Topical gel will be applied to the gum with a q-tip to temporarily numb the gum tissue. The hygienist will use a combination of ultrasonic and hand scaling to remove the calcified tarter under the gums. Then she/he will use a little round ruler to measure the pocket. This is called periodontal charting. Measurements of 3 or less indicate no further treatment other than gingivitis therapy. Above 3 may indicate that the infection has moved into the bone and additional treatment may be required. Then the hygienist will comfortably use an antiseptic agent down in the pocket to kill all remaining bacteria, this is called antimicrobial irrigation. We will follow the antiseptic treatment with a home medication called Chlorhexidine to maintain control over the bacteria that causes infection. The Sonicare is a professional home care instrument that removes plaque, stimulates the gum, and encourages the gum tissue to grow tightly around the tooth to close the pocket. We recommend using Sonicare daily as your toothbrush.
Second Appointment (Prophylaxis) or (Re-evaluation)
A second visit will include the dental prophylaxis, which is an above the gum line cleaning and polishing of the teeth. We will re-evaluate the healing of the gum by measuring the pockets. Measurements are taken once again with the little round ruler called a periodontal probe. If the measurements are 3 mm or less with no bleeding or inflammation of the gums then health has been achieved. Measurements above 3-4 mm may indicate that the infection has moved into the bone and additional treatment may be required. The hygienist will re-evaluate your home care technique including the use of the Sonicare. Please bring it with you. More frequent cleanings may be recommended after this treatment to control bacteria that may continue to cause periodic gingivitis.
Root Planning and Scaling/STM 2
First Appointment/Gross Debridement - See Gingivitis Therapy Step 1
Second and Third Appointments – Root Planning
Pockets 4mm and above require SRP.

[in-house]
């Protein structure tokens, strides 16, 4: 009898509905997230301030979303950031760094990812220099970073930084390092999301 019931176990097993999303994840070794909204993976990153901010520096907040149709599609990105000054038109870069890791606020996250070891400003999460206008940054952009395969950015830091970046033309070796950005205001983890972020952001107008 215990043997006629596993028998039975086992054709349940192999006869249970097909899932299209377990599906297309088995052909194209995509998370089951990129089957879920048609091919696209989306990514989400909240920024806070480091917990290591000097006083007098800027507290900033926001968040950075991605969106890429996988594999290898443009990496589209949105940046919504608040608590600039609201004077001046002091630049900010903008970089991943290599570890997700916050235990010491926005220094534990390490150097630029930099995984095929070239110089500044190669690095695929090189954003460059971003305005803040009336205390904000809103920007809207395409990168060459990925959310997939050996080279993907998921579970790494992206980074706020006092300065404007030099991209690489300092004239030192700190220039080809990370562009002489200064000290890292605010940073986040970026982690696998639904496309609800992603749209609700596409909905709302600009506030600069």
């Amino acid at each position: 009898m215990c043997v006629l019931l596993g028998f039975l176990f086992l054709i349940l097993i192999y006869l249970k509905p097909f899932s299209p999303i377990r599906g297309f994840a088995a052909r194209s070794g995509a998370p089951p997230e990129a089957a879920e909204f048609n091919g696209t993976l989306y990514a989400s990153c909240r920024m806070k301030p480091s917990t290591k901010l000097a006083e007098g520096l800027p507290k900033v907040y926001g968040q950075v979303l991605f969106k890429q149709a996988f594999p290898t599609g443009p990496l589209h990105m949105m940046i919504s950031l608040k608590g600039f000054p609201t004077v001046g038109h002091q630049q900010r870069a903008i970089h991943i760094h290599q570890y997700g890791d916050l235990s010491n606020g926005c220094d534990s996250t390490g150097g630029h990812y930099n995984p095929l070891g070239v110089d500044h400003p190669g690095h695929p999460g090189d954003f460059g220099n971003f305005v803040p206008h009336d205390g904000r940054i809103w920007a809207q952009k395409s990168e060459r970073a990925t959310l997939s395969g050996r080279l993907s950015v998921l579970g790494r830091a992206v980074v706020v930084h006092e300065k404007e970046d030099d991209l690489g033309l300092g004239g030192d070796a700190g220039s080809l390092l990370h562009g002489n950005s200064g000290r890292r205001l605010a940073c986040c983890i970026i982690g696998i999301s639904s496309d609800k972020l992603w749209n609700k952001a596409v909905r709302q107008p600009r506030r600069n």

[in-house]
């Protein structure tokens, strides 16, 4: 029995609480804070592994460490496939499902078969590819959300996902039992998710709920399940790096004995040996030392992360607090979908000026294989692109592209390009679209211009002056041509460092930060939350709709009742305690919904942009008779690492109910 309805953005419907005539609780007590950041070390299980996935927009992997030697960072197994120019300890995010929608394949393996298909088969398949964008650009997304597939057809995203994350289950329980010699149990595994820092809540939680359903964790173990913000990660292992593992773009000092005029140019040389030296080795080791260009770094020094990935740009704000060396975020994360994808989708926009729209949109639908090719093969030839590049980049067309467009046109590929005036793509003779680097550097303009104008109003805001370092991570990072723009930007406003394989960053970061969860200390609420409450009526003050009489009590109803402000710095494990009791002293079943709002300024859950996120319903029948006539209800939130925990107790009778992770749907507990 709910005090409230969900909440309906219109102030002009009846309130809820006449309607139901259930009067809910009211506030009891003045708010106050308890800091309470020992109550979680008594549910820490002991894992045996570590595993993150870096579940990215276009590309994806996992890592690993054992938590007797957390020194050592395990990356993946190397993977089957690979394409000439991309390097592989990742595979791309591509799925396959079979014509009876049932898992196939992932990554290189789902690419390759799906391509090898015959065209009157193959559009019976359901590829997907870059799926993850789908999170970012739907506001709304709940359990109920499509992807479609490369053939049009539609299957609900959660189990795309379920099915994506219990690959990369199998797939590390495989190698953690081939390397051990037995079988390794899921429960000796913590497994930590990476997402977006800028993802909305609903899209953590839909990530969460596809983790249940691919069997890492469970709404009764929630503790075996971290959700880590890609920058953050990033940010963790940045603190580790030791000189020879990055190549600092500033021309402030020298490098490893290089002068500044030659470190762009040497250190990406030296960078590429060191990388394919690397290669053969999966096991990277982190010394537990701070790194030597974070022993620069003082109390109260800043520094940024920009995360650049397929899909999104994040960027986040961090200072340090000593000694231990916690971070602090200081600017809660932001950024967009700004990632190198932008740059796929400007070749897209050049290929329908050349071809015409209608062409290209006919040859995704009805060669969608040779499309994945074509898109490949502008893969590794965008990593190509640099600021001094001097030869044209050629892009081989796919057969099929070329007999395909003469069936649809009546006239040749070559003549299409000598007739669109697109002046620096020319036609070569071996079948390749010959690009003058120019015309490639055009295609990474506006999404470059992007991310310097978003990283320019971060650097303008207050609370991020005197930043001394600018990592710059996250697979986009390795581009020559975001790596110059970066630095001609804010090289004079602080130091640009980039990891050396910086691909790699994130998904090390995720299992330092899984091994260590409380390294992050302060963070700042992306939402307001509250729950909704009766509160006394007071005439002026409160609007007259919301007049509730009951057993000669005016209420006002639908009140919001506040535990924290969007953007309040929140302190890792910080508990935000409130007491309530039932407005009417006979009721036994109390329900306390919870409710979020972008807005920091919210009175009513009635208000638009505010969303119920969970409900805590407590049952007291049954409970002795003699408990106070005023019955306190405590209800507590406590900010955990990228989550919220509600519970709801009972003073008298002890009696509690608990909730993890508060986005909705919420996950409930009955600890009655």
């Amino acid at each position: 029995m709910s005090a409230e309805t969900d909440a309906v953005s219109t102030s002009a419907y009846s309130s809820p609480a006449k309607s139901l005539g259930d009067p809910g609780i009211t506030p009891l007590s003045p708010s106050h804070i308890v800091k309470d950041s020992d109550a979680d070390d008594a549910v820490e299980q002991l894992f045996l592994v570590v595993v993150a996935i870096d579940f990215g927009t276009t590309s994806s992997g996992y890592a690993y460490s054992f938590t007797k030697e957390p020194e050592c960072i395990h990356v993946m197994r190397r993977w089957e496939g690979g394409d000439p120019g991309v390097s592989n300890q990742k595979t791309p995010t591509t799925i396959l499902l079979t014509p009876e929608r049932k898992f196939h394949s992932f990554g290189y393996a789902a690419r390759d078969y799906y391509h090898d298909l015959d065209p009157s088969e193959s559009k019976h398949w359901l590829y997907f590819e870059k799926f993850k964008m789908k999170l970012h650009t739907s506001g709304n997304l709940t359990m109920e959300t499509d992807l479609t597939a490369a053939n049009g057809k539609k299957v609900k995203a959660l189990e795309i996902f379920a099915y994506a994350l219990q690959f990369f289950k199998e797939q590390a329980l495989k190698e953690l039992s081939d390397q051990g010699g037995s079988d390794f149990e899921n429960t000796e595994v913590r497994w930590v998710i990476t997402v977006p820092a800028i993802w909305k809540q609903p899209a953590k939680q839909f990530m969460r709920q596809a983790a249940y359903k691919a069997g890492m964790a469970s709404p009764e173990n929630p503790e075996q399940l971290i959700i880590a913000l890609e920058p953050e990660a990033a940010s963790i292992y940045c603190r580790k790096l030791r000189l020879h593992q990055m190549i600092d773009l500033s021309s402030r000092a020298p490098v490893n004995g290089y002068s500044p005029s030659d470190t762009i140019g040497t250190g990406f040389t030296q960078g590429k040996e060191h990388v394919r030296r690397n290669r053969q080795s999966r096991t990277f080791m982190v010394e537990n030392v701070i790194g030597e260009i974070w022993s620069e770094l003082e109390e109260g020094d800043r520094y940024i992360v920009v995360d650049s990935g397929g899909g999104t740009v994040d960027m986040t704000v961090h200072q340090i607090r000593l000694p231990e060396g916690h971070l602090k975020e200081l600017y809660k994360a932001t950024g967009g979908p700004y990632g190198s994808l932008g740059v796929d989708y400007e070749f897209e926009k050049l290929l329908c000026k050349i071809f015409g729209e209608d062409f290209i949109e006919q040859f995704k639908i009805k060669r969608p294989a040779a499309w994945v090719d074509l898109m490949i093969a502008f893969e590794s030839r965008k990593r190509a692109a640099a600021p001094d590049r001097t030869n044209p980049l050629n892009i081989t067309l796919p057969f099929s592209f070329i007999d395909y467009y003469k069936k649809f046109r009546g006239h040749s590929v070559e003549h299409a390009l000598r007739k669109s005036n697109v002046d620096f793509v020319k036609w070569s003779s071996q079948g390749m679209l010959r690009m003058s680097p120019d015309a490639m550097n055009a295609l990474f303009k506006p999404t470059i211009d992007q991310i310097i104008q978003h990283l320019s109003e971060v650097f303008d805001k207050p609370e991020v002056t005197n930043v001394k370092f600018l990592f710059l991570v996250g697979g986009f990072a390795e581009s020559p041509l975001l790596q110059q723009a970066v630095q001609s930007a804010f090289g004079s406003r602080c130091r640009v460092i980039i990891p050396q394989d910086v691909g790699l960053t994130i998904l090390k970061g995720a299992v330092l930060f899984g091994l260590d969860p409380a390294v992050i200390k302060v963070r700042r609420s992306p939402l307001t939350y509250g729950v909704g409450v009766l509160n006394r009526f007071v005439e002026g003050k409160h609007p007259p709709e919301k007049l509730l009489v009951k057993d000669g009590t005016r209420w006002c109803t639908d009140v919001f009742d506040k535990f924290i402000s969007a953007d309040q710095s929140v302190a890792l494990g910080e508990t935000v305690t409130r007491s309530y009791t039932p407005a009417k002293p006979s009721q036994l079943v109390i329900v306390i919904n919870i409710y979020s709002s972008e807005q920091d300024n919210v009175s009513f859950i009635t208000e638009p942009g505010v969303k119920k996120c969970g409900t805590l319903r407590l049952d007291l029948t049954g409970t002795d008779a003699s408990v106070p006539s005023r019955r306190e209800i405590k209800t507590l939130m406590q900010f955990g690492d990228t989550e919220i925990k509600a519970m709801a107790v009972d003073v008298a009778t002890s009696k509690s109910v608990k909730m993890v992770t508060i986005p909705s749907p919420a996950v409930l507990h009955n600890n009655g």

This procedure is essential in keeping your teeth for a lifetime if periodontal disease is diagnosed. Root planning and scaling removes calculus, which is embedded into the root structure of the teeth. These deposits have accumulated over a long period of time and are well below the gum line. This treatment requires local anesthetic and is done on a per quadrant basis. May require placement of an antibiotic in pockets 5 mm or greater.
WHY WE DO THIS…
Calculus (tartar) left to accumulate below the gum line will cause periodontal disease (pyorrhea) and the eventual loss of teeth. The inflamed gum tissue creates a "pocket" where more calculus accumulates. Root planning and scaling is the first and most important step in the treatment of periodontal disease. Many times this procedure, along with a regimen of improved Home Care, will control the progress of the disease. Professional cleanings and check-ups are necessary to monitor the condition of the gums.
THIS APPOINTMENT INCLUDES:
• LOCAL ANESTHETIC
• ROOT PLANNING AND SCALING PER QUADRANT
• MEDICINAL IRRIGATION OF THE QUADRANTS TREATED
• WITH PRESCRIPTION ANTISEPTIC
• PERIODONTAL POCKET DEPTHS ASSESSED
• HOME CARE/INSTRUCTIONS/PLAQUE CONTROL
WHAT HAPPENS IF THIS IS NOT DONE?
The periodontal pockets will continue to deepen and the accumulation of the calculus will increase. The bone supporting the teeth will recede from the calculus further deepening the pocket. This cycle will continue until the teeth become loose and are lost.
Fourth Appointment | Perio Maintenance
Keeping Your Gums Healthy
Now that you have completed the active phase of periodontal treatment, your periodontal disease is under control. The next step is maintenance therapy, a personalized program of care to keep your gums healthy.
The watchword of maintenance therapy is prevention. Its goal is to protect your periodontal health. Through proper home care and maintenance therapy visits, you have an excellent chance of keeping your teeth for a lifetime.